Congenital Liver Defects
What are congenital liver defects?
Defects of the liver at birth usually affect the bile ducts. Though rare, some congenital liver defects include the following:
- biliary atresia - a condition in which the bile ducts are absent or have developed abnormally.
- choledochal cyst - a malformation of the hepatic duct that can obstruct flow of bile in infants.
What are the indicators that a congenital liver defect may be present?
Congenital liver defects that affect the flow of bile share some common symptoms. The following are the most common symptoms of congenital liver defect. However, each individual may experience symptoms differently. Symptoms may include:
- jaundice - yellowing of the skin and eyes.
- dark urine
- pale stool
The symptoms of congenital liver defects may resemble other medical conditions or problems. Always consult your child's physician for a diagnosis.
How are congenital liver defects diagnosed?
Congenital liver defects that affect the flow of bile are usually diagnosed at birth or shortly afterward. In addition to a complete medical history and physical examination, diagnostic procedures for a congenital liver defect may include the following:
- laboratory tests
- liver function tests - a series of special blood tests that can determine if the liver is functioning properly.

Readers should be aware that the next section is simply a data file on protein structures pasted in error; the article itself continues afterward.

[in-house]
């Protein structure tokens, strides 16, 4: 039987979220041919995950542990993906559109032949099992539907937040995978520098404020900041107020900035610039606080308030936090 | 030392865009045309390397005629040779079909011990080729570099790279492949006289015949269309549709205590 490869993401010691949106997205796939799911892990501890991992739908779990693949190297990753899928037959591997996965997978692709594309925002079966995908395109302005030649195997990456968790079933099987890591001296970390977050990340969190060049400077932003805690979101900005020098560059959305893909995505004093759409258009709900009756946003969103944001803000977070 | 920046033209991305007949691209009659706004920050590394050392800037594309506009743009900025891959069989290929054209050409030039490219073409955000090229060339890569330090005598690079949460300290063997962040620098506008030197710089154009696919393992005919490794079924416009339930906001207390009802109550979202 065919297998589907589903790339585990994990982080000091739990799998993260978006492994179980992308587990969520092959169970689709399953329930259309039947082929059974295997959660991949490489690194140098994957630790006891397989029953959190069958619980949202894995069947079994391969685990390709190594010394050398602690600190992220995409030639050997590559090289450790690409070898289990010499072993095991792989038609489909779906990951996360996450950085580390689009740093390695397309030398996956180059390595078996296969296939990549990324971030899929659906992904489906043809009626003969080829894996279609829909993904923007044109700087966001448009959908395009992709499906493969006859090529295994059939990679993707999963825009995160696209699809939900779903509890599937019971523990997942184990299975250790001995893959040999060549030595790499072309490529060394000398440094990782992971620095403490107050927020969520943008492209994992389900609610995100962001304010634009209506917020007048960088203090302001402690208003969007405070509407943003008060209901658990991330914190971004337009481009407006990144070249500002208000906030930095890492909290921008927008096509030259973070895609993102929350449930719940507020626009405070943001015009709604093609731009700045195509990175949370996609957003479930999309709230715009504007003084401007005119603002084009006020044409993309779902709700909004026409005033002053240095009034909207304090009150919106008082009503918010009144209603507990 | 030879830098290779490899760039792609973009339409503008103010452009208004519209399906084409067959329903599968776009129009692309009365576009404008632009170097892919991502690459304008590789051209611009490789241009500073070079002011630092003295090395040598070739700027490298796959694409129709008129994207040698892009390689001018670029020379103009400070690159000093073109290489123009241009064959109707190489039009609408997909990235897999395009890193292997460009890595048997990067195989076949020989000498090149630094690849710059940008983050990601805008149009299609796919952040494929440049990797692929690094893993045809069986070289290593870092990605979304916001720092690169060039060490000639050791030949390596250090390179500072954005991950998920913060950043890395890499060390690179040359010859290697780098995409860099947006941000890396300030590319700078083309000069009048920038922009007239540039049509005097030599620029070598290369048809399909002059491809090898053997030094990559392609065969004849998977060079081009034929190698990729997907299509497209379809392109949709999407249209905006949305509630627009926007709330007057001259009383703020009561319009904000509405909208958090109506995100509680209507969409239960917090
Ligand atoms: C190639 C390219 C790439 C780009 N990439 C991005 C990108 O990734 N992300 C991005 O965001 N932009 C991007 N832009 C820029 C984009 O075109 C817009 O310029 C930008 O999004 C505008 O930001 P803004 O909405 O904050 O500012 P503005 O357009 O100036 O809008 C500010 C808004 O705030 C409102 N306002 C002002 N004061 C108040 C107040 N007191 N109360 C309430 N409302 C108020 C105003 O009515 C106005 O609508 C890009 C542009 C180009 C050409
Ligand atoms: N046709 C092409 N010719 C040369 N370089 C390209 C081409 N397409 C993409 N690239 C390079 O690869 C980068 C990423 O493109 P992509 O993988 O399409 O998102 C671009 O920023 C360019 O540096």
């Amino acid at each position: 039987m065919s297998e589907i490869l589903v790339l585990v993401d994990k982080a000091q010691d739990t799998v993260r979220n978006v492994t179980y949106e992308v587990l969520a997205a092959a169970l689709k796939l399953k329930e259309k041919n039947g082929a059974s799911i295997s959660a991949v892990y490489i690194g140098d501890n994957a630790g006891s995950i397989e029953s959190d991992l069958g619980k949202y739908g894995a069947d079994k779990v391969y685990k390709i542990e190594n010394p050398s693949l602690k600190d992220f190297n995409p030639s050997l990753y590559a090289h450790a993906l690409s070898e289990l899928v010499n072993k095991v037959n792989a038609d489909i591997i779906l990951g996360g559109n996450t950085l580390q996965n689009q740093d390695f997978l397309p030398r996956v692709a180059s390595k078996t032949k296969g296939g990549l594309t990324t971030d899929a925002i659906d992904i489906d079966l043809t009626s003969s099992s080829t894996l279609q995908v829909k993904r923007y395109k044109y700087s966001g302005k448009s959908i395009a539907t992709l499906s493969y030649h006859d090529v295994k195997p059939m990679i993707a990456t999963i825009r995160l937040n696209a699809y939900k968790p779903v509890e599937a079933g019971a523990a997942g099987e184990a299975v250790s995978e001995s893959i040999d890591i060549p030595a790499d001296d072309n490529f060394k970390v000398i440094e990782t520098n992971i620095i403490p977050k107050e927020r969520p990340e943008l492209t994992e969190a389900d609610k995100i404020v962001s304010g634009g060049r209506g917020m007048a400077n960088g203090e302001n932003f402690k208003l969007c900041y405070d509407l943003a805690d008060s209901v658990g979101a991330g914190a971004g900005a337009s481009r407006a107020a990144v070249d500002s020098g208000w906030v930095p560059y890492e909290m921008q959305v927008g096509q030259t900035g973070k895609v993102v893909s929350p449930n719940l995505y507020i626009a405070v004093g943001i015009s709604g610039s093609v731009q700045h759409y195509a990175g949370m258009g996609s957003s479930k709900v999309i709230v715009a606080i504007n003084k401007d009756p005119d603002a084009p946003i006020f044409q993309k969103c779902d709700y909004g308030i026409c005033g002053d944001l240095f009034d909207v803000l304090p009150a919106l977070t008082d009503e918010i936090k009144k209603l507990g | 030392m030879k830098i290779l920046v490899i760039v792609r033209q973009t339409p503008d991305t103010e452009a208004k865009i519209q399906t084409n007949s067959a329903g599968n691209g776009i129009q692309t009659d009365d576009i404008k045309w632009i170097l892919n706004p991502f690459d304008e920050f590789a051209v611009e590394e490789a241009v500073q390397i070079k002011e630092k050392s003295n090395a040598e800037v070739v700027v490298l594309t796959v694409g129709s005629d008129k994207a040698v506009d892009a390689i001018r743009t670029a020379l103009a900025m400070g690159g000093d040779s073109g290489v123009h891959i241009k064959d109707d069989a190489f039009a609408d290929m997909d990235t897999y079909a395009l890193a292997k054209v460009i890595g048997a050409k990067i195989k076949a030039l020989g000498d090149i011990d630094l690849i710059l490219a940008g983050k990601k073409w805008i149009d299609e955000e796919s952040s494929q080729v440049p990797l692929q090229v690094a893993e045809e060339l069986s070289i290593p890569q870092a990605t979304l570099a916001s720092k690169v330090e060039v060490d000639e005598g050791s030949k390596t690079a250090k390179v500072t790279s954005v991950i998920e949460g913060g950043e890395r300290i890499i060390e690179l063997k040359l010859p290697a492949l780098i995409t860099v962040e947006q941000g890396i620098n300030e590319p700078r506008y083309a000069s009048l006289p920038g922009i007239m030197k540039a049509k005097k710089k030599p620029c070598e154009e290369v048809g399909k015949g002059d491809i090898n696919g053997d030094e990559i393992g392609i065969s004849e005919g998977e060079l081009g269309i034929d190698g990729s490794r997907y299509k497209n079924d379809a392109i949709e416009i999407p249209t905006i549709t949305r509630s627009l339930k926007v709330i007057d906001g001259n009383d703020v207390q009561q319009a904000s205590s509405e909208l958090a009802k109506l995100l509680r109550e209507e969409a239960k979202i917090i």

- liver biopsy - a procedure in which tissue samples from the liver are removed (with a needle or during surgery) from the body for examination under a microscope.
Treatment for congenital liver defects:
Specific treatment for congenital liver defects will be determined by your child's physician based on:
- your child's age, overall health, and medical history
- extent of the disease
- your child's tolerance for specific medications, procedures, or therapies
- expectations for the course of the disease
- your opinion or preference
Treatment may include surgery to reconstruct or bypass the bile ducts. Sometimes, a liver transplant may be necessary.
Click here to view the
Online Resources of Digestive & Liver Disorders
Disclaimer - This content is reviewed periodically and is subject to change as new health information becomes available. The information provided is intended to be informative and educational and is not a replacement for professional evaluation, advice, diagnosis or treatment by a healthcare professional. © 2009 Staywell Custom Communications.